A strong argument for choosing Microsoft products for your private and public cloud workloads is the commonality between the stacks, such as Active Directory and System Center extending security and management seamlessly from Microsoft public to private clouds and back. During the TechEd 2011 keynote, a new Microsoft application still in development, System Center Codename Concero, was demonstrated. (Concero was also featured during the keynote at the Microsoft Management Summit 2011 Las Vegas in March.)

Codename Concero is an automation solution that gives application owners a portal where they can request private cloud resources for automatic provisioning. In the demo, a request was made to expand the capacity of a cloud service using the Concero console. Assuming the IT admin has set up the required automation using System Center Opalis (which will be named System Center Orchestrator), selecting a template in Concero fires off Opalis to sequence and execute the provisioning instructions.

In the Concero console, we see the monitoring status of private cloud (labeled "System Center") and Windows Azure (public cloud) resources in the same view. A logical use of this feature was shown in the demo: the test/dev instances are on-premise using System Center, and the production instance is in Windows Azure.

New Windows Phone 7 features

Can you believe that the average individual has four "connected" devices? The megatrend towards the "consumerization" of IT is driving users to choose different form factors, in particular the smartphone. Microsoft announced that the new Windows Phone 7 features demonstrated at TechEd 2011 will be available in a release codenamed Mango by the end of the year.

Current Windows 7 phones will be able to get the new features in the Mango release. During the keynote, a new Lync client for Windows Phone 7 was shown, as well as new document management support that, for example, prevents a user from forwarding protected content outside the organization. As for management of mobile devices, there was an important announcement that System Center 2012 will support all popular smartphone and mobile devices, including iPhone, iPad, Android, and Nokia's Symbian.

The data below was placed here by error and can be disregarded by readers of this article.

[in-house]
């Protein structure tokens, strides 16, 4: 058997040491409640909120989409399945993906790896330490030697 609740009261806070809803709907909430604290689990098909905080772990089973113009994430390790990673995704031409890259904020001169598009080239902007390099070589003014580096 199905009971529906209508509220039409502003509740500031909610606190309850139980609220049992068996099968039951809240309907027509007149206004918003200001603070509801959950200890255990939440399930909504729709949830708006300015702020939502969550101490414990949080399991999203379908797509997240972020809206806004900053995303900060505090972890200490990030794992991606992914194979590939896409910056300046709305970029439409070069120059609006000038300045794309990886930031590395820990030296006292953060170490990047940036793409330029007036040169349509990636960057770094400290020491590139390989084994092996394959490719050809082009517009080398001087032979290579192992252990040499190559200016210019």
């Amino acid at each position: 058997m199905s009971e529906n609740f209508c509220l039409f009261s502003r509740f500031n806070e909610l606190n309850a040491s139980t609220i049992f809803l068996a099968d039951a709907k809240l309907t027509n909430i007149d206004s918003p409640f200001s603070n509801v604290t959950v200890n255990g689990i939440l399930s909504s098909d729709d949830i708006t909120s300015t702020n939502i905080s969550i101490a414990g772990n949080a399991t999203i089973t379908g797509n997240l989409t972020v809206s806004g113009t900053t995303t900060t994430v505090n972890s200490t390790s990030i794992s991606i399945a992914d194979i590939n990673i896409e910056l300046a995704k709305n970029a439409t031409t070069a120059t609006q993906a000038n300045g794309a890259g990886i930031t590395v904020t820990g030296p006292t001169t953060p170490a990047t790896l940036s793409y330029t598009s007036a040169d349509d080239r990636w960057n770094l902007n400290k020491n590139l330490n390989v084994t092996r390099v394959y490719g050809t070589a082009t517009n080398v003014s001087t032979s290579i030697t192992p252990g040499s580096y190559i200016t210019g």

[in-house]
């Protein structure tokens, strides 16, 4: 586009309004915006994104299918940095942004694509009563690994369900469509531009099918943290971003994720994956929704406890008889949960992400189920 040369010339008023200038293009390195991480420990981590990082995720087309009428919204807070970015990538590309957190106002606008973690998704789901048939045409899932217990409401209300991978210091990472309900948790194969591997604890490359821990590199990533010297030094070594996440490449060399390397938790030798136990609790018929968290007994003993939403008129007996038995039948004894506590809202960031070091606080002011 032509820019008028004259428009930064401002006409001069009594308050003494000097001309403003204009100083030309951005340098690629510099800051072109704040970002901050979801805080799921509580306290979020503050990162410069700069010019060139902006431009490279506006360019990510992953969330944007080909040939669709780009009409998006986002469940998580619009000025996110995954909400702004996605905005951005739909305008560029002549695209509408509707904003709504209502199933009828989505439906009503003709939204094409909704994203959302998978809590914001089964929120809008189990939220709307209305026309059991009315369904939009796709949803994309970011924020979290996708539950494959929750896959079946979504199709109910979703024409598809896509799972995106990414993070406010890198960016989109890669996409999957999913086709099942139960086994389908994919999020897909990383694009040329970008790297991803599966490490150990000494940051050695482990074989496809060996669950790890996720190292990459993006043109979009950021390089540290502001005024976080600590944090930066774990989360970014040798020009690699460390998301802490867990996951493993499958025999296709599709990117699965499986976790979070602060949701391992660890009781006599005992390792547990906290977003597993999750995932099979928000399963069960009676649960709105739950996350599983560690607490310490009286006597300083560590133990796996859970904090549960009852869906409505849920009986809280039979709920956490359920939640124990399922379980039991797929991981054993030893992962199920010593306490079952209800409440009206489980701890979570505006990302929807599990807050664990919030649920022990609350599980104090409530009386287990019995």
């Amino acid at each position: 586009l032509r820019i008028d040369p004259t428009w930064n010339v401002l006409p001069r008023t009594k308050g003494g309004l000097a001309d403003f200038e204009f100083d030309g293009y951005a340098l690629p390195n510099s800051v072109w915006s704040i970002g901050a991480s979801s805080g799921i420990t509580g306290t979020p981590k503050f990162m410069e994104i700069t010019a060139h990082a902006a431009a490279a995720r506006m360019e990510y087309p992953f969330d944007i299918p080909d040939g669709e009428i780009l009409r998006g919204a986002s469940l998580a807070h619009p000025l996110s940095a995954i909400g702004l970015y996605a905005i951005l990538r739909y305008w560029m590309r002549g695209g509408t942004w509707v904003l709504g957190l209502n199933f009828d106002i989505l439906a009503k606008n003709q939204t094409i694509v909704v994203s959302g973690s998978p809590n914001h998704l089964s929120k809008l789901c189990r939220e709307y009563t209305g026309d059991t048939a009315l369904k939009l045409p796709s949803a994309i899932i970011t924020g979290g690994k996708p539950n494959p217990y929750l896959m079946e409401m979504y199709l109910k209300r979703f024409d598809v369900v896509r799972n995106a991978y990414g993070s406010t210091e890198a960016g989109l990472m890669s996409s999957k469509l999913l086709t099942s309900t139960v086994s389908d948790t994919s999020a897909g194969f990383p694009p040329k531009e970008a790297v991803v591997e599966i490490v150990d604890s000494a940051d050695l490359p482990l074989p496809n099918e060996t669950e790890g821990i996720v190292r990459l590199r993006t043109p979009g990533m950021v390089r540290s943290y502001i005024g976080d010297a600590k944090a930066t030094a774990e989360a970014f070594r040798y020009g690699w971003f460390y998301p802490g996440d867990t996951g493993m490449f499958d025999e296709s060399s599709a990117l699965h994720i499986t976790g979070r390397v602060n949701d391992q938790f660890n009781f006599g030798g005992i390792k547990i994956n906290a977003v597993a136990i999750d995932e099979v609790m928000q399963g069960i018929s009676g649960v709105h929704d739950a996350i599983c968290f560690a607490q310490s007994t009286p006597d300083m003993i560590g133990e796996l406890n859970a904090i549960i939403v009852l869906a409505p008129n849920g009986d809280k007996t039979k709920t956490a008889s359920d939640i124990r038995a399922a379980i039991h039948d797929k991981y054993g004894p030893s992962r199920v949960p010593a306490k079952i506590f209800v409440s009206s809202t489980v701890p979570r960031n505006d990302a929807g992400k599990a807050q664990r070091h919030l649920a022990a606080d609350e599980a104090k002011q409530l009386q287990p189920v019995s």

Related TechRepublic resources: 10 things to love and hate about Windows Phone7 and Great things ahead for MS System Center Configuration Manager 2012.

Kinect as an alternative I/O device

You can add "gesture" to your IT vocabulary alongside "point" and "click." Microsoft adds gesturing to your application toolset with its Xbox Kinect motion-detection technology. During the keynote, we watched a video showing how Kinect is being using in hospital operating rooms to solve a fundamental problem -- how to manipulate IT devices such as mice without compromising sterility. For example, a surgeon can always stay in the sterile field with the patient and use Kinect gestures to drive displays of CAT scans.

For a finale, Microsoft virtualization guru Edwin Yuen drove the Microsoft WorldWide Telescope with gestures. Edwin used his hands and arms to move through the solar system, flying to Saturn using photos from the Cassini spacecraft. He them zoomed out to the Milky Way and rotated the galaxy with his arms. He showed how to advance in time to August 2017, and watch the shadow of the moon move across North America during the solar eclipse that will darken Atlanta skies in a few years.

Related TechRepublic resources: Kinect for Xbox 360: Six possible business uses and WorldWide Telescope brings stargazing online.

More from TechEd 2011

You can watch a recorded version of the keynote, or catch a live stream of selected event content, at the Microsoft TechEd North America 2011 website.